5. New Technologies and Old Treaties, 114 American Journal of International Law Unbound 152–157 (2020), also available here. This essay presents the concrete case of automated driving as an opportunity to examine international law’s role in a world that artificial intelligence is helping to rapidly change. It introduces the road traffic conventions, identifies competing interpretations of their core driver requirements, and highlights ongoing efforts at the Global Forum for Road Traffic Safety to reach a consensus.
  6. It’s Not the Robot’s Fault! Russian and American Perspectives on Responsibility for Robot Harms (with Andrey Neznamov), 30 Duke Journal of Comparative and International Law 143-163 (2019), published in Russian in Zakon ("Law") (May 2019). In this article, two legal scholars—one from Russia and one from the United States—draw on the law of both countries to propose an integrated approach for civil liability for harms from automated vehicles, personal robots, and other cyberphysical systems.
  7. Issues Memos and Drafts for the ULC Uniform Automated Operation of Vehicles Act (2019), including the final act with comments and the drafting memoranda. These materials provide background on remote facilitation of the driving task (including but not limited to teleoperation), level 3 automation, following distance requirements, and the definition of a driver during automated operation, among other topics.
  8. Automated Driving and Product Liability, 2017 Michigan State Law Review 1 (2016). This article focuses on one cyberphysical domain — automated driving — to methodically analyze the so-called liability problem. It considers how automated driving could affect product liability, how product liability could affect automated driving, and how each could advance or impede the prevention of injury and the compensation of victims. It concludes that the current product liability regime, while imperfect, is probably compatible with the adoption of automated driving systems.
  9. Government Assessment of Innovation Shouldn't Differ for Tech Companies, New York Times, October 24, 2016. This short piece argues that, while legislators and regulators cannot have all the answers, they must get better at asking the key questions.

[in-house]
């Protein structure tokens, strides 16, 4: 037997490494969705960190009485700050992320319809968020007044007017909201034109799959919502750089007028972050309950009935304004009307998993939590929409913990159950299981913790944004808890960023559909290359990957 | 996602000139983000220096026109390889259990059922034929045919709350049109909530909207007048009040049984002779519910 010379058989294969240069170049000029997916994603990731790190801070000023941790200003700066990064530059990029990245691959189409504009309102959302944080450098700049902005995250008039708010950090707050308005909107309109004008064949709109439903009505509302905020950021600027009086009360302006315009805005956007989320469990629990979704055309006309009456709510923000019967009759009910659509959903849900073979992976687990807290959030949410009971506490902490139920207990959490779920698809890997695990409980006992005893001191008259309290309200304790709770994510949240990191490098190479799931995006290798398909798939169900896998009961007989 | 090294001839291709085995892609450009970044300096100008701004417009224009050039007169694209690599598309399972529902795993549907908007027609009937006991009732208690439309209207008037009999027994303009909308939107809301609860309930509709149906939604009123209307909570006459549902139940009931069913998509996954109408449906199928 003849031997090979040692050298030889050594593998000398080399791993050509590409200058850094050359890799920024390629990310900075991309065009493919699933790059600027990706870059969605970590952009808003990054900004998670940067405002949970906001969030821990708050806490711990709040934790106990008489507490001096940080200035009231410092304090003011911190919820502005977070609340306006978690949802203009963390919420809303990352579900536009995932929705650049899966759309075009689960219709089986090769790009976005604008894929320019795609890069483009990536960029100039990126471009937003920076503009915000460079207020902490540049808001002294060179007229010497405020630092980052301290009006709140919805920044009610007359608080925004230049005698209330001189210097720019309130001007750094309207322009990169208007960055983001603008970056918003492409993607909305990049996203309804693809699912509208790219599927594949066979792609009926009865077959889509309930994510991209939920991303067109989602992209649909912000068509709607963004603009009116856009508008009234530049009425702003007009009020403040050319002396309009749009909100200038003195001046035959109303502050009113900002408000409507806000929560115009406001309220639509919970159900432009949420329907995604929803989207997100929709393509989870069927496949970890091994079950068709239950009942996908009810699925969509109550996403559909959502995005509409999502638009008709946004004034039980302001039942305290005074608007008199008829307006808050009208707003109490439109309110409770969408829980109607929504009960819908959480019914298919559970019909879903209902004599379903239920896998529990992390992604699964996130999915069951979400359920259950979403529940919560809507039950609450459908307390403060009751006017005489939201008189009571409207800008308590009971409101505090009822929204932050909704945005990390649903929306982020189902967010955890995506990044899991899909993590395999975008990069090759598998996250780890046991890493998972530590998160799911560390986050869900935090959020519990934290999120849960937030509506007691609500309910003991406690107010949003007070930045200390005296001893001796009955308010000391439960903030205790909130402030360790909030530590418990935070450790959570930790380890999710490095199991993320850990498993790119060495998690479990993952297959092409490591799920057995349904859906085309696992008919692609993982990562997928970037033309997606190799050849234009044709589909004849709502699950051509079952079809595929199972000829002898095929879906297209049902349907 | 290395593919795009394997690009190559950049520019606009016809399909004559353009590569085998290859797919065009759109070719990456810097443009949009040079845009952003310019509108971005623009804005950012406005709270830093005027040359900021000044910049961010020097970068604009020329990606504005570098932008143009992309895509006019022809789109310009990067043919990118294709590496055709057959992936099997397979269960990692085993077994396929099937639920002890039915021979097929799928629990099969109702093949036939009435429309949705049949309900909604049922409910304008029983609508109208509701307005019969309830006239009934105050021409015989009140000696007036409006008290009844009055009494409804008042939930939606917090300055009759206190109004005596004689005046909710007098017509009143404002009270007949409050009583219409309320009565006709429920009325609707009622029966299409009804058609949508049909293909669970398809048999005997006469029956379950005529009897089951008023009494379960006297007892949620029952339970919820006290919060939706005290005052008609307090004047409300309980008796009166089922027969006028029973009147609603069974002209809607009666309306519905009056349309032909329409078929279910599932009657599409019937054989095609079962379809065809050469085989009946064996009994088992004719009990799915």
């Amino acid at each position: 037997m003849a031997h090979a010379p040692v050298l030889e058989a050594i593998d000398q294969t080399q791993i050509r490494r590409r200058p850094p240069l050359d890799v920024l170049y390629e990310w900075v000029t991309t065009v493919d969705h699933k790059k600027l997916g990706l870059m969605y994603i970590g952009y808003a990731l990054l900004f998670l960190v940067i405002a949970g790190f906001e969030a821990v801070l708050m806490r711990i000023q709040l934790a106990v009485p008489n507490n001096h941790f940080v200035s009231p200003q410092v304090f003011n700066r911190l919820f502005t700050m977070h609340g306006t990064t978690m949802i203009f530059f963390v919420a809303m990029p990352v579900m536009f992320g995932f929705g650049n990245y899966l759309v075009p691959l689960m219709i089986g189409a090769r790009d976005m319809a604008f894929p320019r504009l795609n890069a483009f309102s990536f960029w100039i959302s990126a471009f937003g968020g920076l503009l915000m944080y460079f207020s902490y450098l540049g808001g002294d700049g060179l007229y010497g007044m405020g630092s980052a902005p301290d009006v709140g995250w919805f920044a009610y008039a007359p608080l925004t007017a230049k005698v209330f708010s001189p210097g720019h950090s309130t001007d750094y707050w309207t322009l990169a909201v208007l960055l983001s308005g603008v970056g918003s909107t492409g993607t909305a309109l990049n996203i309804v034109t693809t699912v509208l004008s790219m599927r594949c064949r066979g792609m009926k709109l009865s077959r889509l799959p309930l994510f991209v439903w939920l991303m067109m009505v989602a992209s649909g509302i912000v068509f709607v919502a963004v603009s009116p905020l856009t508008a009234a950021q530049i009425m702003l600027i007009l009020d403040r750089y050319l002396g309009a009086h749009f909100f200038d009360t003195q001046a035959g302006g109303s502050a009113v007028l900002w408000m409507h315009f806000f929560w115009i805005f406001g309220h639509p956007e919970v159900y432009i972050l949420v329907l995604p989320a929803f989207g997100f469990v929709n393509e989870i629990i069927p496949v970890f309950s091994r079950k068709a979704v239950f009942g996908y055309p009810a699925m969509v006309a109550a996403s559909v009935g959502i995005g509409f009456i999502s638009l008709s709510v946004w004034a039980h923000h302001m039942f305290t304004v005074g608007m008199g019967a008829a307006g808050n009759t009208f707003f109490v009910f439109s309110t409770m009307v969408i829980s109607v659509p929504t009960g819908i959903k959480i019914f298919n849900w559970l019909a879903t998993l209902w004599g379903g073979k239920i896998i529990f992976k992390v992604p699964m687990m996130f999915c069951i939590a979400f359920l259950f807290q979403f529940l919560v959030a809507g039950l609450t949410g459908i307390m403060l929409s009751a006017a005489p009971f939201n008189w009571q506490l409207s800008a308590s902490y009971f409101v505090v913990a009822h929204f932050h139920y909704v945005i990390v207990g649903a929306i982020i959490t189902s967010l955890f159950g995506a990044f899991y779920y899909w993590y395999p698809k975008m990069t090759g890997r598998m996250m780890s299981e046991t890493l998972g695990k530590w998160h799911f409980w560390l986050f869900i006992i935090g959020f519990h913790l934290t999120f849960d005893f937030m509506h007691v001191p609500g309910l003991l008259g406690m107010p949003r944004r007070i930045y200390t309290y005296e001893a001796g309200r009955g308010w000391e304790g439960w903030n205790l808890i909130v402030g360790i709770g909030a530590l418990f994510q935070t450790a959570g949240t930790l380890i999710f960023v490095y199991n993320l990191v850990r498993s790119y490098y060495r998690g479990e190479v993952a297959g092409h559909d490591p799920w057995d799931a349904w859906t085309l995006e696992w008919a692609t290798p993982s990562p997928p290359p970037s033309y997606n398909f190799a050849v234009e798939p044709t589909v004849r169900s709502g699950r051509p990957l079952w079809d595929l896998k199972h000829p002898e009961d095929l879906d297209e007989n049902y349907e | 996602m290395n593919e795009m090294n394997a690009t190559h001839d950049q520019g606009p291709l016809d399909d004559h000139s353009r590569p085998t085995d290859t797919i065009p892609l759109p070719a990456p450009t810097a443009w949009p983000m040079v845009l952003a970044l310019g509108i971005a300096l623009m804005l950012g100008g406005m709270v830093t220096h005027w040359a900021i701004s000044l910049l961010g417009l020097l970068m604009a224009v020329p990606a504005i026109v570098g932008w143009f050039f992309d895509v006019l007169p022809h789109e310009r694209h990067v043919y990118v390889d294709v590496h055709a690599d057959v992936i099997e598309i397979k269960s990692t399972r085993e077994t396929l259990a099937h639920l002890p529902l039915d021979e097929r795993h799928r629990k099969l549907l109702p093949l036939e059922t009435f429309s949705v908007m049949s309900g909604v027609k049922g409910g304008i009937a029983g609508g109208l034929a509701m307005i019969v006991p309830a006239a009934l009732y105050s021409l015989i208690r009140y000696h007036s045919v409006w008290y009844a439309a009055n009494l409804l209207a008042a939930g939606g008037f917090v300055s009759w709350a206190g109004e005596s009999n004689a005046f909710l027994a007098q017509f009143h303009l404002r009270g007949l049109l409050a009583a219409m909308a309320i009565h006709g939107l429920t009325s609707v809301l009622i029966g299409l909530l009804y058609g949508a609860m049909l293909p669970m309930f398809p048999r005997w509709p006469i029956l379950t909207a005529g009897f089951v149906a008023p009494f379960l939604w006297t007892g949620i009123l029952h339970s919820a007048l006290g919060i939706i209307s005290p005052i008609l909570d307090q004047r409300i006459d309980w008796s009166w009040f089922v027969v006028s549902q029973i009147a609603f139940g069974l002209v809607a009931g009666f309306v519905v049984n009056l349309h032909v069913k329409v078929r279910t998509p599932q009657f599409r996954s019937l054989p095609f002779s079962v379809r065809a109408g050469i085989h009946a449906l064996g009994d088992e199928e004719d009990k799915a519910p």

10. How Can Government Officials Clear the Road for Self-Driving Cars?, Governing, April 8, 2016. This short piece summarizes key public policy recommendations.
  11. How Governments Can Promote Automated Driving, 2017 New Mexico Law Review 1 (2016). This article presents nearly 50 steps that governments at all levels can take now to encourage the socially beneficial development, deployment, and use of automated road vehicles. It begins with technical and policy overviews and concludes with a call to facilitate automated driving in part by expecting more from today’s drivers and vehicles.
  12. The Trolley and the Pinto: Cost-Benefit Analysis in Automated Driving and Other Cyber-Physical Systems, 4 Texas A&M Law Review 197 (2017). This article describes how interest in automated driving has brought new fame to a classic philosophical thought experiment (the “trolley problem”), critiques how this thought experiment has been applied in that context, proposes a more practical extension of that experiment based on risk rather than harm, notes that this extension may still involve programming value judgments, argues with reference to the Ford Pinto debacle that these judgments could inflame juries or the public at large, and emphasizes the need for appropriately focused public discussion of these issues.
  13. Controlling Humans and Machines, 30 Temple International and Comparative Law Journal 167 (2016). This article considers the “meaningful human control” of lethal weapons. Rather than focus on the role that a human should play in an otherwise automated weapon system, it reverses these human and machine roles to consider automated systems that limit human-initiated lethal force. After discussing the concept of control generally, it argues that a bias toward human authority could unduly preserve that authority and that the line between automated systems that initiate lethal force and automated systems that restrict that force is not clear.
  14. Select Legal Considerations for Shared Automated Driving (2016). This discussion paper introduces several legal considerations and policy recommendations for shared automated driving with a view toward grounding a broader policy discussion.
  15. Automated Driving Policy (book chapter), in Lecture Notes in Mobility: Road Vehicle Automation 3 (2016). This chapter summarizes a longer policy paper, How Governments Can Promote Automated Driving, which details steps that state and local governments can take now to encourage the responsible development, deployment, and use of automated road vehicles.